Covered persons who are afforded immunity under the COVID-19 declaration are “manufacturers,” “distributors,” “program planners,” “qualified persons,” and their officials, agents, and employees, as those terms are defined by PREPA, and the United States. These terms are defined in PREPA and are broad in their reach. For example:
The COVID-19 declaration also covers state-licensed health professionals authorized to prescribe, administer, or dispense covered countermeasures, and their officials, agents, employees, contractors, and volunteers.
PREPA provides immunity for any claim under federal or state law for damage “caused by, arising out of, relating to, or resulting from the administration to or the use by an individual of a Covered Countermeasure.” This includes claims for wrongful death, personal injury, emotional damage, medical monitoring, property damage, and business interruption loss.
PREPA creates a rebuttable presumption that immunity applies to covered persons engaged in recommended activities pertaining to covered countermeasures. PREPA states “[T]here shall be a rebuttable presumption that any administration or use, during the effective period of the emergency declaration … of a Covered Countermeasure shall have been for the category or categories of diseases, health conditions, or threats to health with respect to which such declaration was issued.” Thus, the burden is on the plaintiff to show that immunity does not attach.
The COVID-19 declaration provides immunity to covered persons only for recommended activities involving covered countermeasures that are related to: “(a) Present or future federal contracts, cooperative agreements, grants, other transactions, interagency agreements, memoranda of understanding, or other federal agreements; or (b) Activities authorized in accordance with the public health and medical response of the Authority Having Jurisdiction to prescribe, administer, deliver, distribute or dispense the Covered Countermeasures following a Declaration of an emergency.” Thus, manufacturers and distributors need to assess immunity on a case-by-case basis.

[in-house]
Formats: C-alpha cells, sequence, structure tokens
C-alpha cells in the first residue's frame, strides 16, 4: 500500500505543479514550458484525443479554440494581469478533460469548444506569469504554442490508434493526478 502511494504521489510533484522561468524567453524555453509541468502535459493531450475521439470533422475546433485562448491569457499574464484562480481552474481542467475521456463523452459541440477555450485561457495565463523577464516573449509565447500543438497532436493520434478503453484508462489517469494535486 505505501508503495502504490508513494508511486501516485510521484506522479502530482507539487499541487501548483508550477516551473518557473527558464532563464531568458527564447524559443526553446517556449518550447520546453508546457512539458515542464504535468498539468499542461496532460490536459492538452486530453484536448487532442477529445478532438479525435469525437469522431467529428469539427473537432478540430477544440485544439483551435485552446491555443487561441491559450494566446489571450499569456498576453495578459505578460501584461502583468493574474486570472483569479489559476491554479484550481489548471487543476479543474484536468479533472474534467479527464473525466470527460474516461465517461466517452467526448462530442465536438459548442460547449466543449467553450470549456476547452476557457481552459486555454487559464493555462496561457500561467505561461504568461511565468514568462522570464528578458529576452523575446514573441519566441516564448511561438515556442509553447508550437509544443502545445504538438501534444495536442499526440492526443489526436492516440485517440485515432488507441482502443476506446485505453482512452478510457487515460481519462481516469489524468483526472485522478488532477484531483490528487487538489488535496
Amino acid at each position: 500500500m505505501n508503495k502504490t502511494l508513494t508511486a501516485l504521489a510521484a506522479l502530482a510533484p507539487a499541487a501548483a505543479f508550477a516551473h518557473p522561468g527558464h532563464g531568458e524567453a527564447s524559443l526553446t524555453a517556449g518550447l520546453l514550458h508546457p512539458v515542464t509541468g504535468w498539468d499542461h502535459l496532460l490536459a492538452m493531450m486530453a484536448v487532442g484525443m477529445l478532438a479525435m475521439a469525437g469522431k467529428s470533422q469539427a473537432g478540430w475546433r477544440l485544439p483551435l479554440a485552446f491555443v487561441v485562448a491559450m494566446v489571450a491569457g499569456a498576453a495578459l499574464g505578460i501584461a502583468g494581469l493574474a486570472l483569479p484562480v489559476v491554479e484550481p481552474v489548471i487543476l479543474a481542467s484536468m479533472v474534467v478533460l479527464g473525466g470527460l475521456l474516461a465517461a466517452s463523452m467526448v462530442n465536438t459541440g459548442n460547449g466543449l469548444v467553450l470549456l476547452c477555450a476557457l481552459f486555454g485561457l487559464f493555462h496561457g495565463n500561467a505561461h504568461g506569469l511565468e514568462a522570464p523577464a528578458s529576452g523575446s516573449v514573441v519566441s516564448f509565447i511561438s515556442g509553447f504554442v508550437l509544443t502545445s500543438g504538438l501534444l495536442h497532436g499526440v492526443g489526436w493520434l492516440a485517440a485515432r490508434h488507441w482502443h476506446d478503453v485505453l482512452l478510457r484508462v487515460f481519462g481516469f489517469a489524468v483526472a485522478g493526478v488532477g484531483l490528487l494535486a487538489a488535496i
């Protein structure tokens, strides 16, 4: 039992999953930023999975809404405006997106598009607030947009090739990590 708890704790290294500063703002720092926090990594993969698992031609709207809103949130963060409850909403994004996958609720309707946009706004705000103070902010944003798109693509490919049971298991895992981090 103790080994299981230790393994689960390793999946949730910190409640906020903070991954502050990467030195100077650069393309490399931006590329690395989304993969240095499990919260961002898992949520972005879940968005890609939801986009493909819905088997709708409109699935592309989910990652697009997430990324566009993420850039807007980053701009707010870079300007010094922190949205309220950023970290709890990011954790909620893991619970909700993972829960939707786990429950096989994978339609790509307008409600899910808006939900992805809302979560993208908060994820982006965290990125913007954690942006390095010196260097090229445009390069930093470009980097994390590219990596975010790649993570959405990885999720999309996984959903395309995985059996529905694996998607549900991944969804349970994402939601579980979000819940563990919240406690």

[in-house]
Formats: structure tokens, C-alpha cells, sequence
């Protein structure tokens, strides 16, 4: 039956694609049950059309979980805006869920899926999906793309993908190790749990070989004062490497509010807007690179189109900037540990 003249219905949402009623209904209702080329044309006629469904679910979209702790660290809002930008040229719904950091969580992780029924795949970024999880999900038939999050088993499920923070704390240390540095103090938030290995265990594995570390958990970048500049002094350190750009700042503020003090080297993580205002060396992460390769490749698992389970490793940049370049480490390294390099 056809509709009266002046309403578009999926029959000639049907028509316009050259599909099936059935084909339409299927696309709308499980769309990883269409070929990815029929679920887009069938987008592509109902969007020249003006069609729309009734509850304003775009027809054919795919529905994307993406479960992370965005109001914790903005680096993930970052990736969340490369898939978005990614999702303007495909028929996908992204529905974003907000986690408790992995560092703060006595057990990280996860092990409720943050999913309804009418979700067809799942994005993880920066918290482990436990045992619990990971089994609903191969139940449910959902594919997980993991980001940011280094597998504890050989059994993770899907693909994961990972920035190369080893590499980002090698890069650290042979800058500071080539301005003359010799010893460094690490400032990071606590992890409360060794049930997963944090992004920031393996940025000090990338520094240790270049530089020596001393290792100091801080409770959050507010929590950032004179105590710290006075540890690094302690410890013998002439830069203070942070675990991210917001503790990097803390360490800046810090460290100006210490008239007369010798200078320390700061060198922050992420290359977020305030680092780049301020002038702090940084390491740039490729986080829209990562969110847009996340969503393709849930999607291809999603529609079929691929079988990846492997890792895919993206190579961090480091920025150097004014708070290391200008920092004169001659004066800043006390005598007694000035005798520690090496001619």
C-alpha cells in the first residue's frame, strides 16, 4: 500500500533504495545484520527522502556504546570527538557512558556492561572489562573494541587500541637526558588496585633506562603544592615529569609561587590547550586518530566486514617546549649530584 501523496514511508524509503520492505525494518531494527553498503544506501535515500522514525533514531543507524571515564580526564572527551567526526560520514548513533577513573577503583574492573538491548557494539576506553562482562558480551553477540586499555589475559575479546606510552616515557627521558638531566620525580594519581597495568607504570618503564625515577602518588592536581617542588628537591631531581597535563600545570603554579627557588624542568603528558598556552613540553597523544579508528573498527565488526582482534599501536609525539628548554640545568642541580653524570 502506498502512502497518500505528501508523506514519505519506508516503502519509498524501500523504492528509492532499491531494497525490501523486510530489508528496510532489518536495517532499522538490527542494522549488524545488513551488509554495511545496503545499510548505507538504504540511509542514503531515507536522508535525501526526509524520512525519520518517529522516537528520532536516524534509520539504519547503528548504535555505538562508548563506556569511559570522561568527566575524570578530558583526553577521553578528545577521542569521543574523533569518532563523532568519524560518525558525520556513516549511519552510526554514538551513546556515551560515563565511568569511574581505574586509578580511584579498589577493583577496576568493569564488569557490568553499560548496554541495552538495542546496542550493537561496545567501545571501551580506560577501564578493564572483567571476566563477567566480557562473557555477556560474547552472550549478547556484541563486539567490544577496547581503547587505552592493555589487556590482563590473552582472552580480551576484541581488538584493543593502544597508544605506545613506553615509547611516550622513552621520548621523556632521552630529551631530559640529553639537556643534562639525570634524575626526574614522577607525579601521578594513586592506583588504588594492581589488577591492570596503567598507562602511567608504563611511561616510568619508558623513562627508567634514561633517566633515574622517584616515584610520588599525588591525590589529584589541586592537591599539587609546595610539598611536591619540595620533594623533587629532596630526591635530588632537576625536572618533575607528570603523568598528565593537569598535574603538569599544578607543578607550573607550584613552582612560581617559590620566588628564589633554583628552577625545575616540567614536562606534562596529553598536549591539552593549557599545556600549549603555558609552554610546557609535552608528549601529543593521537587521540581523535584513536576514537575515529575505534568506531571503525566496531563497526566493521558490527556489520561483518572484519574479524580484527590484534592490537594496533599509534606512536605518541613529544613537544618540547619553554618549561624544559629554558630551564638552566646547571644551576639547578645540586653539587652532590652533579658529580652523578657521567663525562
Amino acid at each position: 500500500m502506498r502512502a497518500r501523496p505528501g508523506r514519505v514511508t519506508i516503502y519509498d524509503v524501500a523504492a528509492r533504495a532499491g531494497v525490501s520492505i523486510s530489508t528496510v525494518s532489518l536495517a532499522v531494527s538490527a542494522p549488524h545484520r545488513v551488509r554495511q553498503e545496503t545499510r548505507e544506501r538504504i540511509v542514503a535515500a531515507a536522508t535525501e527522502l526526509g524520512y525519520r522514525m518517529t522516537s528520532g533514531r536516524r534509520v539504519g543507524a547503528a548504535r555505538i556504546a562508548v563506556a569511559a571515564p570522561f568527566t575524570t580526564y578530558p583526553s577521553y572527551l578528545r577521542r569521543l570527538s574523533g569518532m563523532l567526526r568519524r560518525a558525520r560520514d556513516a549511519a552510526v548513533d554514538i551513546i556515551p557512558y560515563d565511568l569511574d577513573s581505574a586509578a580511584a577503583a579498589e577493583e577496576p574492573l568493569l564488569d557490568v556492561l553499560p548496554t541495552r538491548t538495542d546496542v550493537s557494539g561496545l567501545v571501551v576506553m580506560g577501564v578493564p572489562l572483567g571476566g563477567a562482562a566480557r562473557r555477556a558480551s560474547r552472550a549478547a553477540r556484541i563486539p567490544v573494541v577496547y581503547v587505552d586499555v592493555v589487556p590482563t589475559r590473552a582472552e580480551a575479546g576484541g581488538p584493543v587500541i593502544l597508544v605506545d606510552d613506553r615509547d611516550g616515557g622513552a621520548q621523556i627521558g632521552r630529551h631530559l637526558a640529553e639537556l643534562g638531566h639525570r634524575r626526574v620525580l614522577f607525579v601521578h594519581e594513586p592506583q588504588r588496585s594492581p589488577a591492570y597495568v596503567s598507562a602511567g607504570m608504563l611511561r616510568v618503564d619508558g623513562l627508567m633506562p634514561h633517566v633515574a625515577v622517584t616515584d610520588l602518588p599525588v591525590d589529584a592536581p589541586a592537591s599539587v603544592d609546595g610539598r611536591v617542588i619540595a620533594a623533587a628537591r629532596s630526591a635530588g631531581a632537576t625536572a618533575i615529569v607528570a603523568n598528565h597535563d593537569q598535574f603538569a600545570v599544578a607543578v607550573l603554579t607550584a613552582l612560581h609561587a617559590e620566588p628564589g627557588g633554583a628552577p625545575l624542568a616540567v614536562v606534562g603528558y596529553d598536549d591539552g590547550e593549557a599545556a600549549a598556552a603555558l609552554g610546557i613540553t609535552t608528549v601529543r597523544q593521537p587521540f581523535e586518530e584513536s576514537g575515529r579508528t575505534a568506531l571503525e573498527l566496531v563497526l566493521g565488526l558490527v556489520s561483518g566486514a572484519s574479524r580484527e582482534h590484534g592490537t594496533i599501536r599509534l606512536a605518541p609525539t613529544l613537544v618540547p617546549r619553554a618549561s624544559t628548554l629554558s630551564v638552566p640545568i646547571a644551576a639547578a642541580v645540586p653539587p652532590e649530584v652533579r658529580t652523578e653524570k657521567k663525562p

PREPA does not extend immunity to covered persons engaged in “willful misconduct.” A plaintiff alleging willful misconduct must prove by clear and convincing evidence an “act or omission that is taken—(i) intentionally to achieve a wrongful purpose; (ii) knowingly without legal or factual justification; and (iii) in disregard of a known or obvious risk that is so great as to make it highly probable that the harm will outweigh the benefit.”
If suit alleging willful misconduct is initiated, it “shall be filed and maintained only in the United States District Court for the District of Columbia” and requires a verified complaint and an affidavit of a non-treating physician attesting to the causal relationship between the covered countermeasure and the alleged damages. If the complaint is not verified in accordance with the act, it is subject to dismissal and the statute of limitations is not tolled until the complaint is appropriately verified. In an effort to preclude joint and several liability, the act also provides that noneconomic damages may only be awarded in an amount directly proportional to the percentage of responsibility of a particular defendant.
Despite the technical regulatory language in PREPA and the COVID-19 declaration, manufacturers, distributors, and retailers involved in combatting the COVID-19 pandemic have been granted broad protection from tort claims. This act creates challenges to bringing a claim by raising the standard of conduct required to prevail, invoking federal jurisdiction in a specific federal court and requiring that the complaint be verified and that a physician attest to the causal relation between the covered countermeasure and the alleged damages. This is particularly significant because the complete clinical picture regarding SARS-CoV-2 is not fully understood and novel countermeasures being used to save millions of people affected by the pandemic will likely cause unintended side effects. The plaintiffs’ bar historically exploits such situations by bringing lawsuits against manufacturers, by second-guessing their conduct, and arguing any aspect of the regulatory scheme open to interpretation. This not only consumes valuable time and billions of dollars, but often tragically results in slowing or stopping the development and marketing of life-saving treatments. Manufacturers should closely consider whether their activities related to medical countermeasures against COVID-19 will qualify for immunity under PREPA.
If you are not sure whether or not your company is immune, reach out to a lawyer for advice and contact your insurance carrier to assess these risks.